This classing song pairing absolutely popped off in the band’s final show of summer, as each piece was laced with high-level musicianship. “Twist” weaves in and out of “Low Rider” before a perfect segue into “Piper.” And this “Piper” absolutely smokes, showcasing Phish at the end of a long summer of playing. Hitting a notable groove, the band added an indiscernible chant (around a jam of the Modern Lovers’ classic “Roadrunner”) into the mix, before bringing the piece down for the most impressive use of the Theremin all year. With Page on his magic instrument, the band engaged in a futuristic, Mind-Left-Body-laced chase through a high-speed, musical wormhole.

[audio:http://phishthoughts.com/wp-content/uploads/2011/09/ph2011-09-04t15.mp3,http://phishthoughts.com/wp-content/uploads/2011/09/ph2011-09-04t16.mp3]

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6. “Waves -> Undermind” 8/15, Chicago, IL

In the meat of UIC’s “Elements Set,” Trey gets into some dirty, uncompressed playing amidst a stellar “Waves” jam before the band surprised most everyone in the arena with a segue into “Undermind” that transpired under our noses with hardly anyone noticing. “Undermind’s” jam moves cohesively, blending into the final Theremin jam of Leg Two—a majestic passage of music.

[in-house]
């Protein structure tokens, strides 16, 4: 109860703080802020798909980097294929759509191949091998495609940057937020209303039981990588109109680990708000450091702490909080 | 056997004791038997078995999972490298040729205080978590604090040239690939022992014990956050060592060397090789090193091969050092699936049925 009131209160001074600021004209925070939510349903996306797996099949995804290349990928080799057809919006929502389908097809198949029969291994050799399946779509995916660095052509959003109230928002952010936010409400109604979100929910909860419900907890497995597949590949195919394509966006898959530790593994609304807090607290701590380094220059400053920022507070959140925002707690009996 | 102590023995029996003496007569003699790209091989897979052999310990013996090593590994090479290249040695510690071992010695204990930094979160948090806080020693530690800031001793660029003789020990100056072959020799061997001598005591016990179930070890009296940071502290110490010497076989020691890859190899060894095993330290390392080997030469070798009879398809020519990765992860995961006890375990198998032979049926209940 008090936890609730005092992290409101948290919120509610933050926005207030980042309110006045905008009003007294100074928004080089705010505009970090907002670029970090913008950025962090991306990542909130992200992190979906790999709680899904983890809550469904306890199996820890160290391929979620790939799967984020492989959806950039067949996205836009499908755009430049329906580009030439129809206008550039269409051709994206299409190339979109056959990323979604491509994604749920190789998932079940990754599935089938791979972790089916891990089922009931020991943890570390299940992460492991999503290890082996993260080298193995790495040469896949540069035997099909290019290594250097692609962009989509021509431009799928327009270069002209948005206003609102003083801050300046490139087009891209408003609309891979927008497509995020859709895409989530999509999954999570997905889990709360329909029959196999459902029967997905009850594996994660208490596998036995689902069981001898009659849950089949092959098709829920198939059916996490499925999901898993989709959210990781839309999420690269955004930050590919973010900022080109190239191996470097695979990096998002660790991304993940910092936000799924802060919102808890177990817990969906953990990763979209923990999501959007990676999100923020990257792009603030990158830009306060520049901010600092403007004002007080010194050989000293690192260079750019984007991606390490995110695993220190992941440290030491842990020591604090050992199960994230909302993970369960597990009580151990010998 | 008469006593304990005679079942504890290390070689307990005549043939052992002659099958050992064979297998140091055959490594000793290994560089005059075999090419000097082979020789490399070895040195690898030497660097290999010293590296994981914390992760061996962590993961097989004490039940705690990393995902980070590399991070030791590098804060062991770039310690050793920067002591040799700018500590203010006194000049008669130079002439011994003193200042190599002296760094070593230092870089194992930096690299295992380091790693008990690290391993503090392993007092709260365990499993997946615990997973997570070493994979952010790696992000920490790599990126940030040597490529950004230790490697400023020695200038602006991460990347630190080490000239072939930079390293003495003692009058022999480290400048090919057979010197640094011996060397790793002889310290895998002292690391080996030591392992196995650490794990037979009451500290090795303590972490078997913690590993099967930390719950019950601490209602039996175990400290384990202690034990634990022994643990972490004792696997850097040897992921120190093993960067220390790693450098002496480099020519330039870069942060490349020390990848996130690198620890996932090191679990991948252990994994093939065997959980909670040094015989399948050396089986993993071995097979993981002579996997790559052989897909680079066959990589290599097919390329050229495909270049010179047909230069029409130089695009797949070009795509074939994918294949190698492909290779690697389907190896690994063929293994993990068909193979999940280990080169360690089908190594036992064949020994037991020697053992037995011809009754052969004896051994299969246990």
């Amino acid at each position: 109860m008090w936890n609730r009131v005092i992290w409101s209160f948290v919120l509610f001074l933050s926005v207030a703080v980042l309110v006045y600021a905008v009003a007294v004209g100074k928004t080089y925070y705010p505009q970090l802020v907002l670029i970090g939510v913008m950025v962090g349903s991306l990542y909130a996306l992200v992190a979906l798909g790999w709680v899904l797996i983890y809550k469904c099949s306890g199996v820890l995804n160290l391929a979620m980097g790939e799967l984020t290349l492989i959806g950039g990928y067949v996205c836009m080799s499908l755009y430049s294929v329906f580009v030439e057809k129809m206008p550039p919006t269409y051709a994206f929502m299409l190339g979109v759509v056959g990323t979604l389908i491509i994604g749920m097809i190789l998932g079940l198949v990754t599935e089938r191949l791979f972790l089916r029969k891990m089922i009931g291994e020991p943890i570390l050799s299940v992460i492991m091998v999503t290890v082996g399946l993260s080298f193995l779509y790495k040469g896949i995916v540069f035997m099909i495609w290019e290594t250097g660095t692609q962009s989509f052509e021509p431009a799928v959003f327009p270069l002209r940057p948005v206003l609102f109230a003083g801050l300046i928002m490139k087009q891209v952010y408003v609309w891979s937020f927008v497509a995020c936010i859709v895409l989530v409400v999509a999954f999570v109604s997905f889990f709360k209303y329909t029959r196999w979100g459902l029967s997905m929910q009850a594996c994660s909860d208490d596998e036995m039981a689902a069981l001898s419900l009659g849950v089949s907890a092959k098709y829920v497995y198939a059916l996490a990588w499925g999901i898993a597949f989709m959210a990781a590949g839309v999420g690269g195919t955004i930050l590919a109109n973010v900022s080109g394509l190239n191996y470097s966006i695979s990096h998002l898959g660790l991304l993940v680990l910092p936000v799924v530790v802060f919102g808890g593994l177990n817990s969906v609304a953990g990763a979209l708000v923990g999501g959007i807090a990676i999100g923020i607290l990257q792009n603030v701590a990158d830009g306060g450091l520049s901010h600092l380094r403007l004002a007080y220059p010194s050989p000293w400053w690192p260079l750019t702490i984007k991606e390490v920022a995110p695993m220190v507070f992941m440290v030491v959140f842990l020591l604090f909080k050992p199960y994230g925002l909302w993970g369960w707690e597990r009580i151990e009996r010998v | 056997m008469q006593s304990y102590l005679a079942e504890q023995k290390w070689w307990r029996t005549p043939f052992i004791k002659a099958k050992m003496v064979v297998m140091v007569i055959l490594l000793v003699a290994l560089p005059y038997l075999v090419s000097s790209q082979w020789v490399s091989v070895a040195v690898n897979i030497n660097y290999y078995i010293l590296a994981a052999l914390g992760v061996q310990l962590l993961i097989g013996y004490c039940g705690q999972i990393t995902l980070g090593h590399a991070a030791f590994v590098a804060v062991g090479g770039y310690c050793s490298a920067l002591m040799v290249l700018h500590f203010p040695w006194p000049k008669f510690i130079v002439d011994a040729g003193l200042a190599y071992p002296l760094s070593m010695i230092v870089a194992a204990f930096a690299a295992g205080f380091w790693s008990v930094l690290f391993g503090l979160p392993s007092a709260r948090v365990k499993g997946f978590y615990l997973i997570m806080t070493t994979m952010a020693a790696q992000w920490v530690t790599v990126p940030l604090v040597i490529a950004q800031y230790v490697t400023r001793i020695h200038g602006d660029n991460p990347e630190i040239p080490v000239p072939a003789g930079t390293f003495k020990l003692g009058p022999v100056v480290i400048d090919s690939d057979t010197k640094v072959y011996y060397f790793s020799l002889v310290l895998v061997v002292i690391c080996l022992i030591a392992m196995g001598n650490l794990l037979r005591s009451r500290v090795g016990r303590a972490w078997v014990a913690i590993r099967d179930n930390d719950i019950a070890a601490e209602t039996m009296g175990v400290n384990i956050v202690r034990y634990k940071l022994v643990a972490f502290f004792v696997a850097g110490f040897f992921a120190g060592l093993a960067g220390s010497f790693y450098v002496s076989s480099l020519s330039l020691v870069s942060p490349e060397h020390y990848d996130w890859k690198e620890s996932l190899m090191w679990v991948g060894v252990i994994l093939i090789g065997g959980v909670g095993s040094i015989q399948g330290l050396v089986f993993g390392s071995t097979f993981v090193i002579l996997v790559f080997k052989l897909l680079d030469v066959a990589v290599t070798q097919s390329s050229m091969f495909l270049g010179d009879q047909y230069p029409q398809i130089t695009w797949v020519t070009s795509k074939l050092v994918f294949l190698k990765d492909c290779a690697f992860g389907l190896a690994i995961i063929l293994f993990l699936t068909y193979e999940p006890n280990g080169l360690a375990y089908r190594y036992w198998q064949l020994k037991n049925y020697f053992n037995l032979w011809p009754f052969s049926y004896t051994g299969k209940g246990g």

[audio:http://phishthoughts.com/wp-content/uploads/2011/08/ph2011-08-15s2t05.mp3,http://phishthoughts.com/wp-content/uploads/2011/08/ph2011-08-15s2t06.mp3]

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5. “Down With Disease -> Fluffhead” 6/3, Clarkston, MI